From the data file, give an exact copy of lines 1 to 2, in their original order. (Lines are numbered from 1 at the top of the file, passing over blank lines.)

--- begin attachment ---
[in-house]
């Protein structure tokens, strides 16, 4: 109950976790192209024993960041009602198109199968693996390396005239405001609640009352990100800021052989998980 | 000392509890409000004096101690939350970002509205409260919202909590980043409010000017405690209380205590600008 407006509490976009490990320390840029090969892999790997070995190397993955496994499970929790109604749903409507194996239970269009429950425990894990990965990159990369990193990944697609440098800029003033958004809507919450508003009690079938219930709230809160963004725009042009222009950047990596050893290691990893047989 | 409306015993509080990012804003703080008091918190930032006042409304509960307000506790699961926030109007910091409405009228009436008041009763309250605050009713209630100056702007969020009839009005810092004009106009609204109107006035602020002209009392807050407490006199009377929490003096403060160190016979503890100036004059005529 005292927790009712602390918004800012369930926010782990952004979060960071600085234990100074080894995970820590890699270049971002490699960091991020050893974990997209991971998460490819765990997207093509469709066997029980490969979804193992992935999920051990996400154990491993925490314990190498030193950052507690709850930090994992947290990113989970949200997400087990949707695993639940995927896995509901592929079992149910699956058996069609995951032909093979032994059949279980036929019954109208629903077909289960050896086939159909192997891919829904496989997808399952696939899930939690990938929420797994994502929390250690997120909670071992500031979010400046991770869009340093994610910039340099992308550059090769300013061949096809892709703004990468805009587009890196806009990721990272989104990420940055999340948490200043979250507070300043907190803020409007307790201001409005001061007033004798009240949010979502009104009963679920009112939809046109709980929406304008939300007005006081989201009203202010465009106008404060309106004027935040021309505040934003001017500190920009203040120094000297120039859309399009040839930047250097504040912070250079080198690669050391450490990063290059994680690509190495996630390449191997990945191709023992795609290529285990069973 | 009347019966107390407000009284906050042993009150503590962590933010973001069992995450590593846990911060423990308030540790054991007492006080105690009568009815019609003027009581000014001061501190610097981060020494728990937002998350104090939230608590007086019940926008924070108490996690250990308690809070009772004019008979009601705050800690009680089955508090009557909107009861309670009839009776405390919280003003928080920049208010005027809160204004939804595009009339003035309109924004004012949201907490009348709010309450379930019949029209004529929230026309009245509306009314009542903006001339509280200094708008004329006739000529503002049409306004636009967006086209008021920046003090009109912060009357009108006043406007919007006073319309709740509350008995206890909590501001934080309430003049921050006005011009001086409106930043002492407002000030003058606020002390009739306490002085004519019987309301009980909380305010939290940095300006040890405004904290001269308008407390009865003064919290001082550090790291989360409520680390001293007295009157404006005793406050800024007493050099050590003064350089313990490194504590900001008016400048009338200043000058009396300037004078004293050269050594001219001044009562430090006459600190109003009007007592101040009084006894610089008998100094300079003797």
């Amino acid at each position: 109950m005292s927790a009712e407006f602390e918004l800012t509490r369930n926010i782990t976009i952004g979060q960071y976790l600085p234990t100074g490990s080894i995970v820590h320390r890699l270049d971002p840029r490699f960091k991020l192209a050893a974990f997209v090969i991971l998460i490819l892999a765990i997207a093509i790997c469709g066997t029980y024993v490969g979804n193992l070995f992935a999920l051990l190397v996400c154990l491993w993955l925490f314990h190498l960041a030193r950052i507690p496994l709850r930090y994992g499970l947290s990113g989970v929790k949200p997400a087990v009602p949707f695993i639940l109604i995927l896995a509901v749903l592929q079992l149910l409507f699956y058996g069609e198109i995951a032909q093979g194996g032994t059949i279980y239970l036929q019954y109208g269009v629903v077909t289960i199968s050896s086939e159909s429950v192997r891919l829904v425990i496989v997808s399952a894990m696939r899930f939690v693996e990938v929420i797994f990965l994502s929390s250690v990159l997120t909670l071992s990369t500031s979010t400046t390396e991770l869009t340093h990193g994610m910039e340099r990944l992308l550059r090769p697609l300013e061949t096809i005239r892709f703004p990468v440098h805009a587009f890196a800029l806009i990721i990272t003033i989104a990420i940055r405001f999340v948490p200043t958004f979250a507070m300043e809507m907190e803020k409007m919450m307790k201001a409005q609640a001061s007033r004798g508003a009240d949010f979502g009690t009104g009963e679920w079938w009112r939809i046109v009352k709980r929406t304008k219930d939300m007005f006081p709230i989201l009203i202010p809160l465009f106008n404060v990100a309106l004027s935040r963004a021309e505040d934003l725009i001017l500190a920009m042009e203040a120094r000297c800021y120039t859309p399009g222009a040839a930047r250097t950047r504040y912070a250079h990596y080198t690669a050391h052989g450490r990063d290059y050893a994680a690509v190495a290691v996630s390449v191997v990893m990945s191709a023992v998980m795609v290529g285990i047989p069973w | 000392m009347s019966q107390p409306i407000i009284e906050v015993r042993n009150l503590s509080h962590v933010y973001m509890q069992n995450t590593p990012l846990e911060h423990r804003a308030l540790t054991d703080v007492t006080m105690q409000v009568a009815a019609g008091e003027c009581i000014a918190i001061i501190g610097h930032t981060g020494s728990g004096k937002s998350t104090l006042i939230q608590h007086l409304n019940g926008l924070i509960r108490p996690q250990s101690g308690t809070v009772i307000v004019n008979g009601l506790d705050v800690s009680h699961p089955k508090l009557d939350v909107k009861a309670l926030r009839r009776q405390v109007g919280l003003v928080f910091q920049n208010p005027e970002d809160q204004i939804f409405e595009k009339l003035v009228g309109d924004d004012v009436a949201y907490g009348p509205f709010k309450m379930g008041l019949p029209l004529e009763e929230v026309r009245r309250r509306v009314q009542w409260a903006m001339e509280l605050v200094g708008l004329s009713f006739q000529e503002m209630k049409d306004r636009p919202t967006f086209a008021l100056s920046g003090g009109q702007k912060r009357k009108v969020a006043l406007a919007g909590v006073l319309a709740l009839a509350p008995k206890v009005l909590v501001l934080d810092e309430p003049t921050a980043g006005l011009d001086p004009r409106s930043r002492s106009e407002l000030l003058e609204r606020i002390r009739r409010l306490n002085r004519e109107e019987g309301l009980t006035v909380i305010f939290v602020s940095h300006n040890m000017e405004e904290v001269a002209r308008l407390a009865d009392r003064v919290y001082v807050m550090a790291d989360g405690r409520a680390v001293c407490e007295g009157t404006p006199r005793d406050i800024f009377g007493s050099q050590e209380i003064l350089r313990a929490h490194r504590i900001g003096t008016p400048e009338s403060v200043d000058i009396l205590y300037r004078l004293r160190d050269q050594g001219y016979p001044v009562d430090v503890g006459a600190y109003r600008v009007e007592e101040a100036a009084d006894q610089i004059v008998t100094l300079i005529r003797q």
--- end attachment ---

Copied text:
[in-house]
């Protein structure tokens, strides 16, 4: 109950976790192209024993960041009602198109199968693996390396005239405001609640009352990100800021052989998980 | 000392509890409000004096101690939350970002509205409260919202909590980043409010000017405690209380205590600008 407006509490976009490990320390840029090969892999790997070995190397993955496994499970929790109604749903409507194996239970269009429950425990894990990965990159990369990193990944697609440098800029003033958004809507919450508003009690079938219930709230809160963004725009042009222009950047990596050893290691990893047989 | 409306015993509080990012804003703080008091918190930032006042409304509960307000506790699961926030109007910091409405009228009436008041009763309250605050009713209630100056702007969020009839009005810092004009106009609204109107006035602020002209009392807050407490006199009377929490003096403060160190016979503890100036004059005529 005292927790009712602390918004800012369930926010782990952004979060960071600085234990100074080894995970820590890699270049971002490699960091991020050893974990997209991971998460490819765990997207093509469709066997029980490969979804193992992935999920051990996400154990491993925490314990190498030193950052507690709850930090994992947290990113989970949200997400087990949707695993639940995927896995509901592929079992149910699956058996069609995951032909093979032994059949279980036929019954109208629903077909289960050896086939159909192997891919829904496989997808399952696939899930939690990938929420797994994502929390250690997120909670071992500031979010400046991770869009340093994610910039340099992308550059090769300013061949096809892709703004990468805009587009890196806009990721990272989104990420940055999340948490200043979250507070300043907190803020409007307790201001409005001061007033004798009240949010979502009104009963679920009112939809046109709980929406304008939300007005006081989201009203202010465009106008404060309106004027935040021309505040934003001017500190920009203040120094000297120039859309399009040839930047250097504040912070250079080198690669050391450490990063290059994680690509190495996630390449191997990945191709023992795609290529285990069973 | 009347019966107390407000009284906050042993009150503590962590933010973001069992995450590593846990911060423990308030540790054991007492006080105690009568009815019609003027009581000014001061501190610097981060020494728990937002998350104090939230608590007086019940926008924070108490996690250990308690809070009772004019008979009601705050800690009680089955508090009557909107009861309670009839009776405390919280003003928080920049208010005027809160204004939804595009009339003035309109924004004012949201907490009348709010309450379930019949029209004529929230026309009245509306009314009542903006001339509280200094708008004329006739000529503002049409306004636009967006086209008021920046003090009109912060009357009108006043406007919007006073319309709740509350008995206890909590501001934080309430003049921050006005011009001086409106930043002492407002000030003058606020002390009739306490002085004519019987309301009980909380305010939290940095300006040890405004904290001269308008407390009865003064919290001082550090790291989360409520680390001293007295009157404006005793406050800024007493050099050590003064350089313990490194504590900001008016400048009338200043000058009396300037004078004293050269050594001219001044009562430090006459600190109003009007007592101040009084006894610089008998100094300079003797």